Older books briefly mentioned.
This small book outlines in straight forward terms what individuals can do about protection against the HIV virus. It is intended to provide all persons the basic facts about HIV infection and AIDS as well as information on the nation's educational efforts, protection of oneself from the virus, living with HIV, and basic rights and responsibilities that everyone must realize. The key to fighting this deadly virus is through education. This has to begin in the elementary grades and continue beyond college. Jones advocates a comprehensive health education program with planned curriculum that covers ":community health, consumer health, environmental health, family life, mental and emotional health, injury prevention and safety, nutrition, personal health, prevention and control of disease, and substance use and abuse." Unfortunately sex education in schools, especially the elementary grades, has not been accepted with open arms. "Some people believe that our youth are sexually active, get pregnant, and suffer from sexually transmitted diseases because of sex education in the schools." Those same people who object to sex education in schools fail to provide it at home and the result is a time bomb ready to explode.
The chapter on protecting yourself provides good down-to-earth information about alcohol and drugs, condoms, and risk reduction. It stresses the need to keep up-to-date on what is known about HIV and AIDS since this is an ever changing disease that throws researchers many curves.
In "Living with HIV" the message is, do not give up. There are many medications available that are helping to fight this disease. Also, stressed in this excellent little book are the rights and responsibilities of those who are infected. In bold letters the reader is told "Discrimination: Stop It!" In the case of religion's role in education, Jones states "We need more religious leaders helping to build bridges in their community that reach across human differences to provide effective HIV prevention programs and support for those already affected by the epidemic." Reprinted as an appendix is the text of a statement made by the Council of National Religious AIDS Networks where love and compassion for all who are HIV positive or have AIDS is stressed. An excellent book for everyone and every library.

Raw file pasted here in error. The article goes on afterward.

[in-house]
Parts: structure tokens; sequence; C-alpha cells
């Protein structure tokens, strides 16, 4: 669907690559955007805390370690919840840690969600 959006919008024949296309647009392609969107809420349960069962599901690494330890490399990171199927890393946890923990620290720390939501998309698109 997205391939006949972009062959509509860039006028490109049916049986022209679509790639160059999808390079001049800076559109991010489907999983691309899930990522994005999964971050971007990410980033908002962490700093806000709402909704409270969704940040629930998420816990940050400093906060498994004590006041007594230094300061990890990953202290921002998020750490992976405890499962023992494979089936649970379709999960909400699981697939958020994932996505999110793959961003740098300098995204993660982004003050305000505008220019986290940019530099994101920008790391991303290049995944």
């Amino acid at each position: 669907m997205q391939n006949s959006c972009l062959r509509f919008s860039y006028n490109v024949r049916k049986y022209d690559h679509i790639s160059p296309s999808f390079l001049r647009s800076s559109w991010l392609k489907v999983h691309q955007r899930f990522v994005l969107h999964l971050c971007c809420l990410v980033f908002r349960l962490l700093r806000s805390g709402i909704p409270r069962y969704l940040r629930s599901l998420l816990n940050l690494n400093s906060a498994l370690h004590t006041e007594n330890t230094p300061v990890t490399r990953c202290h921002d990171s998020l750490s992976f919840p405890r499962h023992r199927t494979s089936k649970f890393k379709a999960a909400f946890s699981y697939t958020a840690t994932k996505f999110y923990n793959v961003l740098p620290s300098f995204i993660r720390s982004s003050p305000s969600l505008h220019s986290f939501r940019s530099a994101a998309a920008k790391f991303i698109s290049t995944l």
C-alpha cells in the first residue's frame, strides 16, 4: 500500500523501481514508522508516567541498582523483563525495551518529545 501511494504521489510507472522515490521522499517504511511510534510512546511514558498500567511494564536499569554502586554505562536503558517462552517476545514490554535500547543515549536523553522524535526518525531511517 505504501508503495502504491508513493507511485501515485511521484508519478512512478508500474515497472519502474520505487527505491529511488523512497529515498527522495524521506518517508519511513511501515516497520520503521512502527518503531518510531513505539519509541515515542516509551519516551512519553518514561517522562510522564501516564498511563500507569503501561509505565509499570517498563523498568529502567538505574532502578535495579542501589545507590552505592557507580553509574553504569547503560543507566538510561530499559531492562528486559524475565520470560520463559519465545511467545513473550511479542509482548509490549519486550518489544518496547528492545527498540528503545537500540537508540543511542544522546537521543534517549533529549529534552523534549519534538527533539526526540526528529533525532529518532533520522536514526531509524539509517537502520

466. Sex, Drugs, and the Continuing Spread of AIDS, by Clyde B. McCoy, James A. Inciardi. 1995. Roxbury Publishing Co., PO Box 491044, Los Angeles, CA 90049-9044. 181p., bibliog., index. ISBN 0-935732-64-0. $18.95. (Descriptors: Epidemiology, Sex, Drugs, Social Aspects)
This book covers the debate as to "the extent to which heterosexual transmission will have an impact on the general escalation of AIDS." It is especially concerned with the close connection of sex and drugs in becoming infected. The 5 chapters cover: "AIDS: A Strange and Deadly Epidemic," "Contagious Desire: Sex, Drugs, Disease, and HIV," "Bathhouses, Shooting Galleries, and Other Reservoirs of Infection," "The Heterosexual Transmission of HIV," and "HIV/AIDS Prevention and Risk Reduction."
The high risk categories for unsafe sex are detailed in the second chapter where gay sex is accurately described. The gay community does not deny the fact that they have high risk sex that involves such things as enemas with fluids other than water and fisting. However, when drugs are added to this, the risk becomes even greater. Other cofactors that are discussed are the use of nitrites or "poppers" and alcohol, both of which inhibit the mind so that one may do things without knowing that it may be dangerous, resulting in the transfer of the virus from one individual to another. Gays have long been educating their communities about these various cofactors, but the straight world has more or less been lax, thinking that you have to be gay in order to receive the virus. Unfortunately, the younger gay men have in their minds a "conviction of indestructibility along with the belief that AIDS happens only to older men." Here is where education has failed in the schools because it is seems to be taboo to talk about homosexuality and gay sex.